Authors: James Axler
Grant spied Brigid take Kane out of the side door of the meeting room, and she gave him a quick nod while he was distracted. She was going to do her best to minimize any problems with him, whether he was genuine or fake. Limping and battered from hand-to-hand combat with what appeared to be the product of Tuatha de Danaan mutation technology, the Cerberus staff had a valid reason for sidelining the man who was, by record, reputation and the blood he’d shed, the star player for the human rebels. If anyone deserved a chance to throw himself back into a comfortable bed and get some rest after the battering he’d received, it was Kane.
Brigid, with her close relationship with Kane, took the task of escorting him out of the meeting room and assuring him that this was one crisis that Cerberus could handle without his assistance. Of course, that meant that Grant was going to be the only member of Cerberus Away Team Alpha immediately ready for action. He caught Domi looking mischievously at him.
“CAT Beta is ready to go,” Domi told him.
Lakesh’s forehead wrinkled with the statement.
“We’re not even certain that friend Grant’s avalanche was sufficient to cripple the Fomorians and their Thrush liaison.”
the liaison is still in that valley,” Grant said, his voice low, as if he were tempting fate.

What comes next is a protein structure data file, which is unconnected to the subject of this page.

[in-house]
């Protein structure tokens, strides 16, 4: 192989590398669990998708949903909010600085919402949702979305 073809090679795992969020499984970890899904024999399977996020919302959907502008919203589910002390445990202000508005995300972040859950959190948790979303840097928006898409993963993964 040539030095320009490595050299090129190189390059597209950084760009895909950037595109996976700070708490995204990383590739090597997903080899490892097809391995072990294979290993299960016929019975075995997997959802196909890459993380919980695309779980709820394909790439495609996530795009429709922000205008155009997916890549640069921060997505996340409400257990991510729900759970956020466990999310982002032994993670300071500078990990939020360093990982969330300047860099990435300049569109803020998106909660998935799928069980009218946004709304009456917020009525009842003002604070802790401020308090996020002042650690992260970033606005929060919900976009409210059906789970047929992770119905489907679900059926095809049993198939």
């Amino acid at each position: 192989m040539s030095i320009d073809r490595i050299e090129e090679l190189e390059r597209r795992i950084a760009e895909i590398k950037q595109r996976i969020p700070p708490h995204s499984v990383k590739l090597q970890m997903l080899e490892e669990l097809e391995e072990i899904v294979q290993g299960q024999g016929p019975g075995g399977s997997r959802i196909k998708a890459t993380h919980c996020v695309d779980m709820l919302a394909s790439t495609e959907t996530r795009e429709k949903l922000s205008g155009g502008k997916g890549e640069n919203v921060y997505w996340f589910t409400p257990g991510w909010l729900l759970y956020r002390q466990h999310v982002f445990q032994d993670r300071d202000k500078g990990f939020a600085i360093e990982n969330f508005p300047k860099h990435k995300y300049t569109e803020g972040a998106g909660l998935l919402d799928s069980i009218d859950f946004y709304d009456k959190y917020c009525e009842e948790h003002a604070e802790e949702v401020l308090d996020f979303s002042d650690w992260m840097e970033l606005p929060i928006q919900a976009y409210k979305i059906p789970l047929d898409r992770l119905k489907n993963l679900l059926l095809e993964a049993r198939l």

Lakesh looked toward the hallway, then cleared his throat.
“Come on, Moe,” Domi protested. “We’ll have Grant with us….”
“It just doesn’t seem to have the same confluence of fate that would be available if it were Kane, Brigid and Grant,” Lakesh said. “My apologies for any disrespect.”
Grant shook his head. “None taken.”
“Listen, if Kane is back at the Poconos, then we’re going to have to have people in the area to find him,” Domi said. “And outside of Sky Dog’s people, I’m the best wilderness tracker in this hemisphere.”
“She’s got a point,” Grant said. “And if Kane catches me sitting around Cerberus while we’ve got Thrush and mutant man-eaters running around and working together, he’ll want to get back out into the field.”
“Which could aggravate his injuries, leading to real problems if he’s the real thing,” Lakesh spoke up. “Or if he’s fake, give him the opportunity to return to the Thrush Continuum after accomplishing whichever task he was sent to do.”
“Even if it were just to throw doubt onto one of our own,” Domi added.
“We have to keep Kane here and under wraps for
now,” Grant said. “Anything else is just an invitation to disaster. Lakesh, maybe you should start thinking about exactly what Thrush would want to do with the resources we have here at Cerberus that he couldn’t do from his Orb.”
“I’ve been running everything I could in my mind,” Lakesh said.
Grant nodded. “All you need to do is keep an eye on Kane to figure out what he’s trying to do here and put it up against what you’ve suspected.”
“Precisely,” Lakesh answered. “Be careful, darlingest Domi.”
“I’m going to have to say the same thing,” Domi returned. “Edwards, go get Sela. We’re suiting up for the field. Grant, you might—”
“I’m already on the way to the armory to pick up some spare gear for Kane,” Grant cut her off.
“And more restraints,” Domi added. “What we run into might look like Kane, but what if that really is the fake, and we’ve been stuck running around and picking up the infiltrator when we brought the real guy home?”
Grant grimaced. “DeFore, could you spare a couple painkillers for me? All this shit’s giving me a headache.”